Broadlawns Medical Center

Even if the rollout of the federal health law had gone off without a technical hitch, getting millions of Americans to sign up for insurance would still be a tall order. That’s why the law includes funding for workers trained to help people find their way around the new system. But in rural states like Iowa, with populations spread across hundreds of miles, those workers face an especially daunting challenge.

U.S. Senate Judiciary Committee

While support to reduce prison sentences has been growing, Iowa State University sociologist Matt DeLisi recently testified before the U.S. Senate Judiciary Committee that for certain offenders this would be a mistake. 

LinkedIn

November 1 marks a month since the launch of the federal health insurance marketplace under Obamacare.  

As has been widely reported, the website has been plagued by problems from the start, and many Americans area struggling to get information.

Politics Day

Oct 23, 2013
Ben Kieffer / Iowa Public Radio

President Obama has vowed to fix the Affordable Care Act's online insurance exchanges after an embarrassing launch, but what of the pending political fallout?

Also, will U.S. Rep. Steve King (R.-Iowa) have a challenger within the Republican Party for his seat next November and what are U.S. Sen. Ted Cruz (R.-Texas) prospects for a 2016 presidential run?

Ben Stanton/Iowa Public Radio

Join host Ben Kieffer to examine the technical issues surrounding the rollout of the Affordable Care Act and answer questions about the law itself, including its requirements and the process of enrolling in the health insurance exchanges online.

Sarah McCammon / Iowa Public Radio

As we continue our look at the rollout of Obamacare in Iowa, we now turn to the implications of the new law for seniors. One of the key tenets of health reform is making coverage more accessible, by requiring everyone to get insurance – and spreading the risk among the young and old, the healthy and the sick.  Experts say this means some younger, healthier workers will now pay more for their insurance. But for some older Iowans not yet eligible for Medicare, the rates will be within reach for the first time.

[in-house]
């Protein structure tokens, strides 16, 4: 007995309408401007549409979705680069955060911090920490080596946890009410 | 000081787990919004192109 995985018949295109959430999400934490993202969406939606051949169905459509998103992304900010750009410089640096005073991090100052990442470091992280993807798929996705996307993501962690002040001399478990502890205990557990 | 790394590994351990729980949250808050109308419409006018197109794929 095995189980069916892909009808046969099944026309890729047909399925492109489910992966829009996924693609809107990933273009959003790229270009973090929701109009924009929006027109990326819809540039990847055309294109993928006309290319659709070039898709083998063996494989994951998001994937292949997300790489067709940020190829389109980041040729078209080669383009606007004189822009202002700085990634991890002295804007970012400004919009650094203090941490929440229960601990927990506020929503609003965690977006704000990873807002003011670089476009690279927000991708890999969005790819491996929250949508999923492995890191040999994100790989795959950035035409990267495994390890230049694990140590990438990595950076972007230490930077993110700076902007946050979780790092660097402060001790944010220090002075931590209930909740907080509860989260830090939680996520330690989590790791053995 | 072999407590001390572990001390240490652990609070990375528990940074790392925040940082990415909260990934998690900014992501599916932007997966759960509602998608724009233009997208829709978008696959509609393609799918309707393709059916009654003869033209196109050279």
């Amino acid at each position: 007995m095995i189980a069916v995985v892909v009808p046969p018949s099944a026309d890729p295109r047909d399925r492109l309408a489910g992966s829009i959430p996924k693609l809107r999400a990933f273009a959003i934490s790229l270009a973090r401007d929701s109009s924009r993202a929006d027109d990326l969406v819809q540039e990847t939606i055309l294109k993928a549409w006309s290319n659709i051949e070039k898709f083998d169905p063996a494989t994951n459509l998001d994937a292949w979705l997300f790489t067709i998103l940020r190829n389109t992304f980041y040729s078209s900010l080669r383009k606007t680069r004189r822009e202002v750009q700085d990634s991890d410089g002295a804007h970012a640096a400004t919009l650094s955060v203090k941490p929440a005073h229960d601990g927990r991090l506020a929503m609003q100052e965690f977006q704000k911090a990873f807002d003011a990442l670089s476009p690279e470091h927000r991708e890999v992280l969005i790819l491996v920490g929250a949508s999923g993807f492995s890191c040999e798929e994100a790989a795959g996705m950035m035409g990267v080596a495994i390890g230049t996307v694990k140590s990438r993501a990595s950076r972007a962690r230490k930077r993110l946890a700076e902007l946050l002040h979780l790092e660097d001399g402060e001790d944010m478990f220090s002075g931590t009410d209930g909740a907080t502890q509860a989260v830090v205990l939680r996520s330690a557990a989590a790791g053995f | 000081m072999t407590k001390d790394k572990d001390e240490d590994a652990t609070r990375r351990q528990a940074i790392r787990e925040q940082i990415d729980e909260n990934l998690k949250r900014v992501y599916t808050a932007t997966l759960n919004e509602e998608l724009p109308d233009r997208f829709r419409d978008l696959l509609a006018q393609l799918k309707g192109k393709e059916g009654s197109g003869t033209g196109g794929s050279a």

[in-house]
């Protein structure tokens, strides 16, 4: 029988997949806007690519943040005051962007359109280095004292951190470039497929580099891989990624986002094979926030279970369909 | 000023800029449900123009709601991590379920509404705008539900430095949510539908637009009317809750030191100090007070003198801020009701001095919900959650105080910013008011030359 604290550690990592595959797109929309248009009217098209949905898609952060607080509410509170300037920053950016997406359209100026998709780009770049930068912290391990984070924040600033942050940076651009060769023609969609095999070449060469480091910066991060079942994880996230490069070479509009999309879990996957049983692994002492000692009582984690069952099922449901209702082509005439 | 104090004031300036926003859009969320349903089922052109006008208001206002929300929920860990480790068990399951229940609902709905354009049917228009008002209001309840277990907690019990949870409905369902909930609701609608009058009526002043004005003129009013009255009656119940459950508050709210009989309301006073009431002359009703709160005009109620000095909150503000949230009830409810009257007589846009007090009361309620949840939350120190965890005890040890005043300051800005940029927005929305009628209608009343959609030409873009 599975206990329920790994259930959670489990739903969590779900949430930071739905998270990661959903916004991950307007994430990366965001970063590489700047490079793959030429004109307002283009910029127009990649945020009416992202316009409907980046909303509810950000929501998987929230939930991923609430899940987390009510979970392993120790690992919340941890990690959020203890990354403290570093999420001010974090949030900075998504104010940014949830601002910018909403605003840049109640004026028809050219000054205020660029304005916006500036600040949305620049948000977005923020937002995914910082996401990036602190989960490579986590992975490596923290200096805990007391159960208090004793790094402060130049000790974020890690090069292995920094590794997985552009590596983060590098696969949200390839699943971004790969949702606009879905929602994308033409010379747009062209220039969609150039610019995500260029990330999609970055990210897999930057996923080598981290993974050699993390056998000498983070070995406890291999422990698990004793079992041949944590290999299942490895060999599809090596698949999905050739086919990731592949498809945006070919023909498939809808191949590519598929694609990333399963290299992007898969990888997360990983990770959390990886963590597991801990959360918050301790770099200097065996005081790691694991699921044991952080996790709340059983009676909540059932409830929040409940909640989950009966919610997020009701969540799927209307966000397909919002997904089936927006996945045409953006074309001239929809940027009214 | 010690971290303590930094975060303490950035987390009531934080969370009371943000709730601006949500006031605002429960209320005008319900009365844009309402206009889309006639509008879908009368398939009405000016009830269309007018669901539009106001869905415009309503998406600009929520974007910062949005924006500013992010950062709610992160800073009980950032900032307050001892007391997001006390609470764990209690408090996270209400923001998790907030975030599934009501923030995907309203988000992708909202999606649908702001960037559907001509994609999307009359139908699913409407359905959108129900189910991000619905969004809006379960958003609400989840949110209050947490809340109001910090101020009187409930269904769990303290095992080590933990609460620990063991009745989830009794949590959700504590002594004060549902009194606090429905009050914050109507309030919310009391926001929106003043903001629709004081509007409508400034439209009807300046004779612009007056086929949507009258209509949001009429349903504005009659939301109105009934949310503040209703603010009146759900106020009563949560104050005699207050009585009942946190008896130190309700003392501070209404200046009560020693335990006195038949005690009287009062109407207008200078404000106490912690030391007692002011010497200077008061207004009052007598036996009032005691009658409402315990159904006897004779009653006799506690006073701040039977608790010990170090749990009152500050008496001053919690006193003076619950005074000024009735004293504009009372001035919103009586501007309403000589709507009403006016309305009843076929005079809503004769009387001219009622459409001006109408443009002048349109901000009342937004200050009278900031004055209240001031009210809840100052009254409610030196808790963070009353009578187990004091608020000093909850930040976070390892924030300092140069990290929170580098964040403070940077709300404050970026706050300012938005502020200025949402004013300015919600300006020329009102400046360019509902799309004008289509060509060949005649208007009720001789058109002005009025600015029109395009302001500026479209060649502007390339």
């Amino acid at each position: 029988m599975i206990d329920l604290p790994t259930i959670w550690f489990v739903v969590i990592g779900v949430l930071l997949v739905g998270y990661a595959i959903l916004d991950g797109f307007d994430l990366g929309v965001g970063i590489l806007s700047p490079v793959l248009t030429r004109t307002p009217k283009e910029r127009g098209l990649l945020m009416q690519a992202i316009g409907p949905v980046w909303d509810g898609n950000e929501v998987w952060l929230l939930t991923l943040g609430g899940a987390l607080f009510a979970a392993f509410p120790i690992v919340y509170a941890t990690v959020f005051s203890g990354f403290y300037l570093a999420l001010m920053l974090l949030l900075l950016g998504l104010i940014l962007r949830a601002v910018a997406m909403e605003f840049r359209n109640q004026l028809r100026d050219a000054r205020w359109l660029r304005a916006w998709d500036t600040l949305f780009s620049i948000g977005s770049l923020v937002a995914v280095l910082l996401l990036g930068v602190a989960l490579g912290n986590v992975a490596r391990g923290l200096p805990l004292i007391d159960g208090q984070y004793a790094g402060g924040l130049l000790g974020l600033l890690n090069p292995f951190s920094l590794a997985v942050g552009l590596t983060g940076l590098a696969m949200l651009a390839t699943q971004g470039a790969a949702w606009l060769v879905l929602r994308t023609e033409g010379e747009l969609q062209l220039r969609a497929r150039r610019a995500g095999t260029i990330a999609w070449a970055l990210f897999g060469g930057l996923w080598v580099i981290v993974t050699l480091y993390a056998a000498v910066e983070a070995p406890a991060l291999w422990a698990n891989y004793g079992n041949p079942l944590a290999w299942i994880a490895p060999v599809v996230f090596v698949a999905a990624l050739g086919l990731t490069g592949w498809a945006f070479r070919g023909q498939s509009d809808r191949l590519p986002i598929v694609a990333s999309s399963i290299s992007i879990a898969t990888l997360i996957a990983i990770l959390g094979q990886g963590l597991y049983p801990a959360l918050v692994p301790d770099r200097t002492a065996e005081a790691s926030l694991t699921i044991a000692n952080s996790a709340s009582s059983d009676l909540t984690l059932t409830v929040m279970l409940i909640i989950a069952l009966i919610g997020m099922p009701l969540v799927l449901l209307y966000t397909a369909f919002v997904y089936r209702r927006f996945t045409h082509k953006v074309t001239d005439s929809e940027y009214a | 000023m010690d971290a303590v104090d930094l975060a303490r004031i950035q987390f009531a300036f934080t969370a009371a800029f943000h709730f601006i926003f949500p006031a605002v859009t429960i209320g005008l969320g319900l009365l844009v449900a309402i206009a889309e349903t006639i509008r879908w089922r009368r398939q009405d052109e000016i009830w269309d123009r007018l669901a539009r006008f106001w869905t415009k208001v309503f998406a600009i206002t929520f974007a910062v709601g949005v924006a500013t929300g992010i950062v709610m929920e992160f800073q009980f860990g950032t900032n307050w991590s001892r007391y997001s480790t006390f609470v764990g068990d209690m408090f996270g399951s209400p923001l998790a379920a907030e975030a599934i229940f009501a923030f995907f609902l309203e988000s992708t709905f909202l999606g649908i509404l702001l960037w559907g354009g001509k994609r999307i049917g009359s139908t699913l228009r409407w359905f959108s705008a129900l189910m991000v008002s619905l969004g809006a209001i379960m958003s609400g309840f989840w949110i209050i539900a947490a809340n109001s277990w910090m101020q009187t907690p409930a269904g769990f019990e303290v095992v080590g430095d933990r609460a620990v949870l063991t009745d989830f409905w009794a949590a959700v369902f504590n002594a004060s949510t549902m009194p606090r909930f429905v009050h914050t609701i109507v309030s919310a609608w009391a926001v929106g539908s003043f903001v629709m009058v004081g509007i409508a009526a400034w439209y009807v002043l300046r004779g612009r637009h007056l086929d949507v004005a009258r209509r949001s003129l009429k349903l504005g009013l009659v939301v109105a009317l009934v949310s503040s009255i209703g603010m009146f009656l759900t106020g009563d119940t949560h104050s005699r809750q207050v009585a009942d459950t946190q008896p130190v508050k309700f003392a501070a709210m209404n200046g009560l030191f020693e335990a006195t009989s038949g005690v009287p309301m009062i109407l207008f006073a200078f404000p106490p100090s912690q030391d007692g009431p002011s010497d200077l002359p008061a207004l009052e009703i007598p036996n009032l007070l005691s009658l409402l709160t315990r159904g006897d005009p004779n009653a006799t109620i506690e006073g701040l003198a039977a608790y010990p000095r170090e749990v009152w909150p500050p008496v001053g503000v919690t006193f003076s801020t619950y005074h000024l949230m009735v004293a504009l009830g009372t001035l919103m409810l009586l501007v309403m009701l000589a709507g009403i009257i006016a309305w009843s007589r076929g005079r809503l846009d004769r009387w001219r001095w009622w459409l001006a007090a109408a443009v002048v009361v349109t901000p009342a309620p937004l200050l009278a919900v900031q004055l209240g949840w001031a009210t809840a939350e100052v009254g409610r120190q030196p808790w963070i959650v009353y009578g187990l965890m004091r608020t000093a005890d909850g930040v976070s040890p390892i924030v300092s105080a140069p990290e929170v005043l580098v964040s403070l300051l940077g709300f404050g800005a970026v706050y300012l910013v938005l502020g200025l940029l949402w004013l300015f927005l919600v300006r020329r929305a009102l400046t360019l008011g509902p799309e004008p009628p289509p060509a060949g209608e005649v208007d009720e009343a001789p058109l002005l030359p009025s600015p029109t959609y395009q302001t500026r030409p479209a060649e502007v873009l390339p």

Clay Masters / IPR

  Many millennials, those born in the 1980s and 1990s, graduated from college or entered the workforce right at the height of the housing crisis, making it hard to find entry level work. Now many from that generation face a new challenge... paying for healthcare. 

"If you’re either a young individual or a company that employs primarily young people – the impact is going to be greatest on that group," said Rick DeBartolo, a Senior Vice President at LMC Insurance in Des Moines. "That would suggest to a person you’re going to see a significant premium increase.”

Euan Slorach

When Henrietta Lacks died in 1951, her family had no idea that her cells would live on indefinitely…multiplying to the extent that laid together, they could wrap around the Earth at least 3 times. Today on River To River - the immortal life of Henrietta Lacks. Host Ben Kieffer talks with Lacks’ grandson about Henrietta's legacy. Her grandson, David Lacks Jr., will speak tonight in Iowa City as part of the Iowa City Book Festival.

John Sonderman

Representative Steve King of Iowa’s 4th Congressional district has come to the fore in the current debate over the Affordable Care Act and the partial government shutdown.  Host Ben Kieffer talks with University Professor of Political Science at Iowa State University,  Steffen Schmidt, and the Joan and Abbott Lipsky Professor of Political Science at Coe College, Bruce Nesmith about Congressman King and how far he and other Republican representatives are willing to go in pursuit of the end of Obamacare.